I don't know if you have Thom Hogan's Guide to the D7000, but it is 800 pages on this camera. On p 409 he describes the approach under the section "The Pro Approach to Autofocus".

I started using this approach years ago. I found the quickest and most accurate way to focus was to put the center focus point on the spot where I want to focus. On an individual, that is often an eye. I find if I put the focus point on the spot I want to be in sharpest focus, hit that back button to get the focus, then move the camera to compose the shot, I get great focus and great composition easily. I also am set on AF-C. That way when I just touch the back button, I get single focus (equivalent of AF-S), but when I need continuous focusing, I just hold the button down. This way I am not constantly changing my focus mode.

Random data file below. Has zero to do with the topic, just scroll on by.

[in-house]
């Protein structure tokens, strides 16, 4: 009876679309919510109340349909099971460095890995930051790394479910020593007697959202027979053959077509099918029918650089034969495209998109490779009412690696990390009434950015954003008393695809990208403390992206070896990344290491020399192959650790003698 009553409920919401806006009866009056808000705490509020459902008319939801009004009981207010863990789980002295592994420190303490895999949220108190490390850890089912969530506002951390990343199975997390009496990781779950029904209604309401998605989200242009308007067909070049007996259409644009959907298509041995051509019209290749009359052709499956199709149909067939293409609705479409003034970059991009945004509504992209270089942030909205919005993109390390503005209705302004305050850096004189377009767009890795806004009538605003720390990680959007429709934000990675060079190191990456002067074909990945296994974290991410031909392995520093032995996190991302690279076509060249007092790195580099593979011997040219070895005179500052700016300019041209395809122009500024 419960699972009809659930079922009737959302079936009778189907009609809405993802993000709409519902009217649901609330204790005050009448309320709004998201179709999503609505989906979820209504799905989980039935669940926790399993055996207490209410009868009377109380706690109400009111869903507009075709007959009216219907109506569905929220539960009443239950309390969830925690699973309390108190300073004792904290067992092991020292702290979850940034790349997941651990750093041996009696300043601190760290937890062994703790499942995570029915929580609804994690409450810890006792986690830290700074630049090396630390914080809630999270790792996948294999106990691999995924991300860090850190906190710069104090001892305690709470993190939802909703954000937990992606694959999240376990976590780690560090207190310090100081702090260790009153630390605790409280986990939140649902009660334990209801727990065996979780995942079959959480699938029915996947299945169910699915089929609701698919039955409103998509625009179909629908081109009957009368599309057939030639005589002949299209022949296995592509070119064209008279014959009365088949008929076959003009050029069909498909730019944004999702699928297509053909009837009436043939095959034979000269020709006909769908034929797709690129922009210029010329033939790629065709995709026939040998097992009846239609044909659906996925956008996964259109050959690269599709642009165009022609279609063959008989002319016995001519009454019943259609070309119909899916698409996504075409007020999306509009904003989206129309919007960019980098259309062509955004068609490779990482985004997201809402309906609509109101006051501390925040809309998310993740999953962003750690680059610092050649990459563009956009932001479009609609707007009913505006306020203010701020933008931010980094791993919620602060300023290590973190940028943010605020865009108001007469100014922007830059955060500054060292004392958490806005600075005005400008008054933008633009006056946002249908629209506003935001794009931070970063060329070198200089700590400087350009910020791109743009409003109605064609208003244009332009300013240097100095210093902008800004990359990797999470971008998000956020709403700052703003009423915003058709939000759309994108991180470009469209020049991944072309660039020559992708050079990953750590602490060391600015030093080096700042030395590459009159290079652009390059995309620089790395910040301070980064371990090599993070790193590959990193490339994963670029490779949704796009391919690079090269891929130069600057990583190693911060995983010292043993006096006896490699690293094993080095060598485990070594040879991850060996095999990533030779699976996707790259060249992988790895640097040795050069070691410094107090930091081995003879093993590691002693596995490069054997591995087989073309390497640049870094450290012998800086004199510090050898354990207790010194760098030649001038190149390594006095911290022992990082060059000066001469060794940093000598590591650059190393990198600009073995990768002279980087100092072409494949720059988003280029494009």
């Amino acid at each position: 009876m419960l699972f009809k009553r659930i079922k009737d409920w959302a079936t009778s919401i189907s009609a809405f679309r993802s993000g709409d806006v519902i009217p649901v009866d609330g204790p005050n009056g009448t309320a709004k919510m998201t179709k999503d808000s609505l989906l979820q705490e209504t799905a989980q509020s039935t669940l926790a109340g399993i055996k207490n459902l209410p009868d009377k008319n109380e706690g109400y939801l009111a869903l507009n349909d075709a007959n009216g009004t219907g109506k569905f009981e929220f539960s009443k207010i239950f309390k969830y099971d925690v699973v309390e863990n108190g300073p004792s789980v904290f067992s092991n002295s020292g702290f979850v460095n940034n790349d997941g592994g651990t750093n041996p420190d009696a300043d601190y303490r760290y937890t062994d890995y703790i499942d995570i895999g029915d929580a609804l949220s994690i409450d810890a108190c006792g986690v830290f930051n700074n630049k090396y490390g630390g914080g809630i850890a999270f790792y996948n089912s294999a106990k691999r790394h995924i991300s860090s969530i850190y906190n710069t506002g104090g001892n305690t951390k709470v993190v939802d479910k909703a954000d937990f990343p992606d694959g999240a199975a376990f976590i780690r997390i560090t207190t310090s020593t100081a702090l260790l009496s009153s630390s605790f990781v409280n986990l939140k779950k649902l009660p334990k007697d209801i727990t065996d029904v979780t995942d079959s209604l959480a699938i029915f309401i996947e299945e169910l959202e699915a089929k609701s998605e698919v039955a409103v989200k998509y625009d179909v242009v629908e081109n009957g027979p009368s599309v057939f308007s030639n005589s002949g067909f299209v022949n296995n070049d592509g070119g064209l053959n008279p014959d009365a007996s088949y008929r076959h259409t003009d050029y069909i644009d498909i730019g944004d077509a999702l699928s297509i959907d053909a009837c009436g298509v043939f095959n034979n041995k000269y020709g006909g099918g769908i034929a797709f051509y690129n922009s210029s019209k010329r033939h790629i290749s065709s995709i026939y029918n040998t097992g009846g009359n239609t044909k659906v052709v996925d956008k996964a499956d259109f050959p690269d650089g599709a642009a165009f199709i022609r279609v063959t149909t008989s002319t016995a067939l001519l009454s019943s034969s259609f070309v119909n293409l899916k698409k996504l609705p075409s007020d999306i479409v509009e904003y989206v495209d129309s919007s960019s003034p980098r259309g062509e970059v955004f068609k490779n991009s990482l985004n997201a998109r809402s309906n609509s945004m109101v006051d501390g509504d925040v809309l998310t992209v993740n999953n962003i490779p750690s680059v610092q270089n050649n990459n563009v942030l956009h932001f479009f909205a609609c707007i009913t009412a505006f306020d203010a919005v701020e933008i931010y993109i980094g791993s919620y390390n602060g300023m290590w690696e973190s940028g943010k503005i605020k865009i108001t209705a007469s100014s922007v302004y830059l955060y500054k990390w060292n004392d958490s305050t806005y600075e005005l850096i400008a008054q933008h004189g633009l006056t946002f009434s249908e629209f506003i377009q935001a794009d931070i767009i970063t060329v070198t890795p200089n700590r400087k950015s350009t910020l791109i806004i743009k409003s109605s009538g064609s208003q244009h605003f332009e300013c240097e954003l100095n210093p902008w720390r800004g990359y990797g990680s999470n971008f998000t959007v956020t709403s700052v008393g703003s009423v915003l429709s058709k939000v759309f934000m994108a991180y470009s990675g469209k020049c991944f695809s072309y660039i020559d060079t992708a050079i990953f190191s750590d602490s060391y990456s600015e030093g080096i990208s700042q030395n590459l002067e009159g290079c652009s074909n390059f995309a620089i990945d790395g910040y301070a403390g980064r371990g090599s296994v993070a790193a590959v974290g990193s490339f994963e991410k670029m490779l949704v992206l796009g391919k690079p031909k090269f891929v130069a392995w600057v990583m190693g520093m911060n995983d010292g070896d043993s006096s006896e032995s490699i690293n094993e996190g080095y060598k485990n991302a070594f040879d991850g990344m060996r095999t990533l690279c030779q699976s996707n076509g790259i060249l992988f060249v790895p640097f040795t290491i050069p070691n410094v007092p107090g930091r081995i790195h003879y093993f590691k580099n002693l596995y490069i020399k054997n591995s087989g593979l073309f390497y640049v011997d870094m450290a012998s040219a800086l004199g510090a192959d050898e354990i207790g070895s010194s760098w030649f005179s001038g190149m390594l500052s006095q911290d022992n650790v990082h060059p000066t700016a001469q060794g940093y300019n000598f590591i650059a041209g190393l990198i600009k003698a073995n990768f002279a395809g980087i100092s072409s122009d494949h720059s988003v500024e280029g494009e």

I actually figured this out over a period of several months when I was shooting weddings with Canon equipment. When I first go the D7000, I had a lot of problems as I was going to focus by pushing the shutter release button half way, but I ended up taking a shot instead of just focusing. Once I set F5 to AF ON, I didn't have that problem any more.

It was later that I read Hogan's book, and it confirmed the wisdom of the approach.